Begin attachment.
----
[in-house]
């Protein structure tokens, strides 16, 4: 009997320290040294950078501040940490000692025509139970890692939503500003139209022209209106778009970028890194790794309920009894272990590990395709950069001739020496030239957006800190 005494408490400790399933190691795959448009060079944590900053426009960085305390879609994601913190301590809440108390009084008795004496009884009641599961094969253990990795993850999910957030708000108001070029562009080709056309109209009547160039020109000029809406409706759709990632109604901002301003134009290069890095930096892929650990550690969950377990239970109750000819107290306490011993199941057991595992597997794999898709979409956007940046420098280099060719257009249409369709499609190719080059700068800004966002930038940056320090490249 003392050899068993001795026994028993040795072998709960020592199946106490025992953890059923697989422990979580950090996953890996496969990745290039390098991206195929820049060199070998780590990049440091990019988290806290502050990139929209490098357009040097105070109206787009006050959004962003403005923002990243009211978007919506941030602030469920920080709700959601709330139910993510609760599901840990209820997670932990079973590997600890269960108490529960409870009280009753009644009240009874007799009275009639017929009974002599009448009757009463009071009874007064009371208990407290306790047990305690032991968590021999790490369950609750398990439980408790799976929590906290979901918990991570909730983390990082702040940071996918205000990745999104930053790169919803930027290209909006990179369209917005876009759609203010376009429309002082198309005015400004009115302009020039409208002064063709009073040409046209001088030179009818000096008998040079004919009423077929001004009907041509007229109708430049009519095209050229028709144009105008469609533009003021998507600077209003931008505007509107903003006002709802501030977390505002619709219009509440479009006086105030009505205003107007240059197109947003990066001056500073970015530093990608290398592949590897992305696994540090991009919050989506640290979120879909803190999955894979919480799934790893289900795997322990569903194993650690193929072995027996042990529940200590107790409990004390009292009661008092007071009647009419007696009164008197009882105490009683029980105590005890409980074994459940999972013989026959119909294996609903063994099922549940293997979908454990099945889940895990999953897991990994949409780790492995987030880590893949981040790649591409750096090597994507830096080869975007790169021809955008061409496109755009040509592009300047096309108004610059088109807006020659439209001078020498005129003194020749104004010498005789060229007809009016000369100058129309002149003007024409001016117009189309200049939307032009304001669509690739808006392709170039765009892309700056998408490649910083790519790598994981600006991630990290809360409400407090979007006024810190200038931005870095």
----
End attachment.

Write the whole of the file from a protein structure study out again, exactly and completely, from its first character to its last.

[in-house]
């Protein structure tokens, strides 16, 4: 009997320290040294950078501040940490000692025509139970890692939503500003139209022209209106778009970028890194790794309920009894272990590990395709950069001739020496030239957006800190 005494408490400790399933190691795959448009060079944590900053426009960085305390879609994601913190301590809440108390009084008795004496009884009641599961094969253990990795993850999910957030708000108001070029562009080709056309109209009547160039020109000029809406409706759709990632109604901002301003134009290069890095930096892929650990550690969950377990239970109750000819107290306490011993199941057991595992597997794999898709979409956007940046420098280099060719257009249409369709499609190719080059700068800004966002930038940056320090490249 003392050899068993001795026994028993040795072998709960020592199946106490025992953890059923697989422990979580950090996953890996496969990745290039390098991206195929820049060199070998780590990049440091990019988290806290502050990139929209490098357009040097105070109206787009006050959004962003403005923002990243009211978007919506941030602030469920920080709700959601709330139910993510609760599901840990209820997670932990079973590997600890269960108490529960409870009280009753009644009240009874007799009275009639017929009974002599009448009757009463009071009874007064009371208990407290306790047990305690032991968590021999790490369950609750398990439980408790799976929590906290979901918990991570909730983390990082702040940071996918205000990745999104930053790169919803930027290209909006990179369209917005876009759609203010376009429309002082198309005015400004009115302009020039409208002064063709009073040409046209001088030179009818000096008998040079004919009423077929001004009907041509007229109708430049009519095209050229028709144009105008469609533009003021998507600077209003931008505007509107903003006002709802501030977390505002619709219009509440479009006086105030009505205003107007240059197109947003990066001056500073970015530093990608290398592949590897992305696994540090991009919050989506640290979120879909803190999955894979919480799934790893289900795997322990569903194993650690193929072995027996042990529940200590107790409990004390009292009661008092007071009647009419007696009164008197009882105490009683029980105590005890409980074994459940999972013989026959119909294996609903063994099922549940293997979908454990099945889940895990999953897991990994949409780790492995987030880590893949981040790649591409750096090597994507830096080869975007790169021809955008061409496109755009040509592009300047096309108004610059088109807006020659439209001078020498005129003194020749104004010498005789060229007809009016000369100058129309002149003007024409001016117009189309200049939307032009304001669509690739808006392709170039765009892309700056998408490649910083790519790598994981600006991630990290809360409400407090979007006024810190200038931005870095």